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Re: solo engineering: hourly jobs/software investment/etc

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akester wrote:

After talking to several engineers, they said to never charge your exact time when doing hourly work unless it is expert witness, an on site evaluation, or writing a letter or something, because you are cheating yourself. Charge what you think others would charge and what is a fair fee, and what it is WORTH.

I wholeheartedly concur with this.

Also, NEVER second guess yourself (well, don't spend inordinate amounts of time doing so) because you "lost money" on a particular job. You will find that your average over time tells a truer story.

Also, don't hesitate to take on work that you know will "lose you money" if it presents an opportunity to add to your skill-set. For example, I started doing residential plans with a pretty clear idea that it was going to "bite me" at least at first, because I needed to get up to speed on what would be required, what review comments would have to be addressed, etc.

In fact, I ended up losing "money" (time-equivalents, anyway) to a much greater degree than I had anticipated at the outset. But I noticed that as I went along I established a set of processes that I can see will make things easier as I go along. For example, I hit upon the idea of tabulating beam data using Woodworks Office for dimension lumber and the proprietary design software of certain structural engineered lumber manufacturers. I did some struggling with this at first, but was aided in comments back from the builder ("Could you tell me what beam I can use from XYZ Corp.? We use a lot of their stuff.").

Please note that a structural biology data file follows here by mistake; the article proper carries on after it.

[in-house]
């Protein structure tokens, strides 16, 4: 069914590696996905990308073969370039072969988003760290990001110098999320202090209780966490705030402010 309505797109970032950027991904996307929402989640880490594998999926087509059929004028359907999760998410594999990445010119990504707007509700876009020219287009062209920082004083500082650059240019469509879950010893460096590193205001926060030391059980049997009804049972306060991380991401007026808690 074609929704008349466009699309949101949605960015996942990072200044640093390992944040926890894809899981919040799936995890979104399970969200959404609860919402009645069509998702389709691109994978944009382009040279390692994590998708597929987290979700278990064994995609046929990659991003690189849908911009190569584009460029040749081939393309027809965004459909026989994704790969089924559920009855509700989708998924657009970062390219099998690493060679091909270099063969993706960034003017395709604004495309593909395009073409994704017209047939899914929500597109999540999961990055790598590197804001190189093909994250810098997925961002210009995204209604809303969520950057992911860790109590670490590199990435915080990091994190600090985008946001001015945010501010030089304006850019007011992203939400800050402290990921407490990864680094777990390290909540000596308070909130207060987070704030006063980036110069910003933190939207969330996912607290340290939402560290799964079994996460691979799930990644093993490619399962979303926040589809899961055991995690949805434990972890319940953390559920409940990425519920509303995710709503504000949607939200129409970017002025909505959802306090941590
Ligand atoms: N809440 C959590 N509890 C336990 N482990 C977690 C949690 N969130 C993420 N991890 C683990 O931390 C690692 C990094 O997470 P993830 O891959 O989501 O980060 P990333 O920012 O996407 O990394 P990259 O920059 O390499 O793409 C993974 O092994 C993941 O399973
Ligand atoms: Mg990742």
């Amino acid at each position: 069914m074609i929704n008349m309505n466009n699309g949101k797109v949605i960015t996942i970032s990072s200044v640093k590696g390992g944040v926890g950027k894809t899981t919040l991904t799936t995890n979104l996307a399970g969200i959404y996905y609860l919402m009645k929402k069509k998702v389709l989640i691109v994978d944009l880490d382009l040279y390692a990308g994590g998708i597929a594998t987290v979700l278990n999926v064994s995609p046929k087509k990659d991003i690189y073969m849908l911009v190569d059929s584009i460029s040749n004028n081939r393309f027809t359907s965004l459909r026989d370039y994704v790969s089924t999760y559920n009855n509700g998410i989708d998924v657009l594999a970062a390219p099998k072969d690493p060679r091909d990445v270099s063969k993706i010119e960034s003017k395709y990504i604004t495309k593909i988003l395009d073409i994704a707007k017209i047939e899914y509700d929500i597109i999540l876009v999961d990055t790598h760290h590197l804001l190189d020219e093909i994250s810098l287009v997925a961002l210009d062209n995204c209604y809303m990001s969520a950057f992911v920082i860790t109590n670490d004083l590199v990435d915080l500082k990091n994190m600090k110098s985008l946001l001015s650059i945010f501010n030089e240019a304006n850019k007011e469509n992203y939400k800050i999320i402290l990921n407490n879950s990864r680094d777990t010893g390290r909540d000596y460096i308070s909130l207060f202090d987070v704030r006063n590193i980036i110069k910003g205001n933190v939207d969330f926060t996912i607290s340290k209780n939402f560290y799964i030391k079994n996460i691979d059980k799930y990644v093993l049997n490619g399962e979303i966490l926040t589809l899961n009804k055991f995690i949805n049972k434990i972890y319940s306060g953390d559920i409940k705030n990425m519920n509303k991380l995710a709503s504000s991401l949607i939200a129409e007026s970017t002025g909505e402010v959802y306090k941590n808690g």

I "lucked out" in a sense because the builder was building "spec homes" (not for the eventual owner but for a real estate investment trust) in an upscale development that has an almost unreasonably demanding Architectural Review Board. Some of the review comments were inane, but many of them were useful and I incorporated this into my personal "knowledge base."

I have found that small projects tend to be the most challenging because they are tailor-made for a small operation like yours (and mine), and they nearly always follow an aggressive schedule. I follwed this "loss leader" recipe early on several years ago when just starting out, getting paid "peanuts" for some small commercial buildings for which I developed a sort of "prototype" design (for in-house use only; I didn't do this as part of my scope for the architectural client), and I found over time that I could get one of these small buildings out in two days--the first one took me nearly three weeks!.

In the end, you are doing this to support your family, but you're also doing it because it will afford you the satisfaction of being your "own boss" (whatever that means; I find that my clients tell me what to do an awful lot, when my wife isn't engaged in doing so), and to be more of an engineer, which working for a larger company often doesn't affor thanks to the Peter Principle.

HTH, and drop me a line if you want to discuss anything in particular. I have found SEAINT to be invaluable over the years that I've been in practice. Whatever else folks here might think, there is NO ONE here for whom I do not have profound respect.

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